The following three reports are from the contract ‘Native non-target sensitivity testing and humaneness testing of a new feral pig toxicant’. The contract required:
- an assessment of the sensitivity of key native non-target species (species that have previously consumed PIGOUT® baits) to HOG-GONETM or a sodium nitrite concentrate, and
- to conduct an independent humaneness assessment of the active.
There is Australian and worldwide demand for improvements in vertebrate pesticides. 1080 use has been curtailed internationally and remains under pressure as it is considered inhumane by the RSPCA. There is an opportunity, and a challenge, to develop new vertebrate pesticides which are a quantum leap ahead in terms of humaneness and improved target specificity.
This report provides some ideas for enhancing the toxicity of sodium nitrite to help optimize the potential of sodium nitrite as a vertebrate pesticide. It also outlines some key areas of collaborative research, which could be undertaken immediately to help optimize the potential of sodium nitrite as a vertebrate pesticide.
- Assessing the humaneness and efficacy of a new feral pig bait in domestic pigs (PDF - 78 KB) | (Word - 1409 KB)
The scientific aim of this project was to assess the humaneness of sodium nitrite toxicosis for the lethal control of feral pigs. Pigs are particularly sensitive to methaemoglobin-forming compounds, of which sodium nitrite is perhaps the most commonly available. Therefore, baits containing sodium nitrite were fed to domesticated pigs, and the humaneness, progress of symptoms and physiology of death were assessed in a controlled environment.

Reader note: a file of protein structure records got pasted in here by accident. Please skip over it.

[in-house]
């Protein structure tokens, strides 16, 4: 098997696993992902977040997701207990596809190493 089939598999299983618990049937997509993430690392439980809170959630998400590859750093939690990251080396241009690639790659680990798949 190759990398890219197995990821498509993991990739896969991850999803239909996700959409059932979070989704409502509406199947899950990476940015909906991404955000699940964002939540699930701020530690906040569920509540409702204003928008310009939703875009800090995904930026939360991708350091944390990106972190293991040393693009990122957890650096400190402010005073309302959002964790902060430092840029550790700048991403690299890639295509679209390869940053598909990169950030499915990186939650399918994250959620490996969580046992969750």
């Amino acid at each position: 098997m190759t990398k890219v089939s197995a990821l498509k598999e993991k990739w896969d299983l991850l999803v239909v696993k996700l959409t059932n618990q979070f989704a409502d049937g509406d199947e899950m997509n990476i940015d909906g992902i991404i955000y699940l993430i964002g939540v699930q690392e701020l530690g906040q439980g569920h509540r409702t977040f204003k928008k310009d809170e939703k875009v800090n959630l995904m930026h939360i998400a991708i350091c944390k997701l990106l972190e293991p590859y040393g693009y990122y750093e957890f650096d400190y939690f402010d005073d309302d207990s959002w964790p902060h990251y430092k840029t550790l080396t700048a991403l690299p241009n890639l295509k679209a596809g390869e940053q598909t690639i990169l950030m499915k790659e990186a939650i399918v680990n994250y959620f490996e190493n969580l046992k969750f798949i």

The findings of this study reveal that the nitrite containing toxic baits fed to the pigs in this study were effective, with a 100 per cent mortality rate recorded. In the opinion of the authors, the symptoms leading to death and duration of display of these symptoms would suggest that sodium nitrite satisfies a general understanding of what a humane poison would be.
Pharmacokinetics and methaemoglobin reductase activity as determinants of species, susceptibility and non-target risks from sodium nitrite manufactured feral pig baits
- Pharmacokinetics and methaemoglobin reductase activity as determinants of species, susceptibility and non-target risks from sodium nitrite manufactured feral pig baits (PDF - 120 KB) | (RTF - 1662 KB)
Vertebrate pesticides are used in Australia to manage populations of invasive pest species, including feral pigs, which threaten native ecosystems, damage crops and spread disease.
Feral pigs are currently poisoned using actives that are considered by some to be inhumane and more suitable agents are being sought. Pigs are susceptible to methaemoglobin forming compounds, due to innately low levels of methaemoglobin reductase, and research has identified that sodium nitrite is a promising humane alternative active.
To attain registration, a new vertebrate pesticide must, however, be species-specific in its toxicity (rare), or be presented in such a manner to demonstrate that it is safe for use around non-target species. Furthermore, it should be shown to represent a low risk of bioaccumulation and secondary poisoning, as is the case with sodium nitrite which has a half-life of one hour or less in those species tested.
This study presents a risk analysis for the use of sodium nitrite used in manufactured feral pig baits.